It’s been a year.

It had started the day before, I was having phases of numbness and tingling in my left arm and leg. For the arm it was actually a familiar thing. For my entire adult life I’d wake up to find it tingling and after a few times flexing it the feeling would come back. And in this case, a short brisk walk was doing the same for my leg. I took this as a sign that I’d let my diabetes go untreated too long, again. It was a Sunday, but I’d resolved to see a doctor about it the next day.

But as I was getting ready for bed, I lost all feeling in my arm and leg. The side of my face went numb. I could barely stand or hold anything. My folks rushed me to the hospital where they immediately began treating me for stroke.

I wasn’t paralyzed. I still had my strength. But I couldn’t feel anything on nearly half my body. I still have no sense of touch in my left hand and foot. But the numbness in my arm and leg isn’t as far up as it used to be. And I can feel pressure within my arm and leg, even to varying degrees my foot and hand. The real problem? It HURTS. Where I’ve lost sensitivity on my left side, I feel pain. Constant pain. In proportion to how much sensitivity I’ve lost. It feels like a sunburn on my arm and leg, to my fingertips and toes being almost on fire. Always. Petting one of the cats is like running my hand across a wire brush. Stepping on something as small as a grain of rice is like stepping on a glass shard. One of the meds I take is for neuropathy, but it’s not working. Perhaps, though, this is just my system trying to compensate. Pain is too general and it’s not pleasant to try to work with my hands or go about barefoot, but I’m not afraid to use knives or cook anymore. (Making an omelet still eludes me.) Nor do I worry that an injury will go unnoticed. I can handle it. After all, they say pain just means you’re alive.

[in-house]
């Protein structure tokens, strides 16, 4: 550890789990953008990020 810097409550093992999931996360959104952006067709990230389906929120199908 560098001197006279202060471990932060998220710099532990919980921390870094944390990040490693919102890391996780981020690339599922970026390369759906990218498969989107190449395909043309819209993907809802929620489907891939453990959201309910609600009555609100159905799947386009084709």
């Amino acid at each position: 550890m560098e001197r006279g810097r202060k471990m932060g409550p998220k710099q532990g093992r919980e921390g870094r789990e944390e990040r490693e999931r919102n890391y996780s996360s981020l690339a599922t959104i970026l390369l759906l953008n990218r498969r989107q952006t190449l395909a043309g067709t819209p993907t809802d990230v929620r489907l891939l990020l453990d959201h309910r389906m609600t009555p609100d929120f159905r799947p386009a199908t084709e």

Try touch typing when you can’t feel the keys. I used to be able to do better than 50 words per minute without looking and I could tell if I miskeyed. I still can’t type anything without closely watching my output. My measured words per minute remain in the low teens. Better than when I was one handing the keyboard in the hospital tho.

My sense of balance was gone and I never knew when my leg would go out on me. I still need a cane these days, but only when I go out. I’m not worried as much about falling around the house or in the yard anymore, but once I start to tire my left knee starts to buckle. Thankfully my balance has started to improve in the last couple of weeks. I may yet pull my bicycle out of storage.

At the time, my blood glucose was pushing 400, my pulse sat between 90 and 100, any my blood pressure was so high that it was likely the only reason my stroke wasn’t worse. My diet consisted largely of $1 bacon double cheeseburgers (3 or 4 at a time), 4 to 6 liters of diet cola a day, and chocolate snack cakes. My diet is more restrained these days, and I’m on the medication I need. My glucose, pulse, and blood pressure levels are all pretty close to normal.

I’d let updating my web comic slide, badly. Work had been exhausting me, and afterward I was more crippled by depression than by the stroke. I haven’t been able to get any treatment for depression, but I may be able to get it from the VA. I’ve had to bull through it. It helps that in some way this is all familiar. I’ve gotten over depression on my own before, and I spent nearly a year as an invalid in my childhood. I will beat this. Doing the comic helps. As does seeing the readership numbers increase. We’re at roughly 3 times the readership from just before my stroke, and double what it was in 2009. I’m seeing an increase in ad revenue, enough that I’m asking people to donate to Mercy Corps instead of me. I’m not supporting myself of the comic yet, but maybe . . .

My customer service and tech support skills are probably getting a little dull. But as long as I’m not able to type quickly and accurately, while focusing on other tasks, I’m not able to do those jobs. Being prone to falls makes construction work unsafe for me. And my drafting and surveying skills are 20 years out of date. But I have my web comic, and that may just be my future.

I am not a stroke victim. I’m a stroke survivor.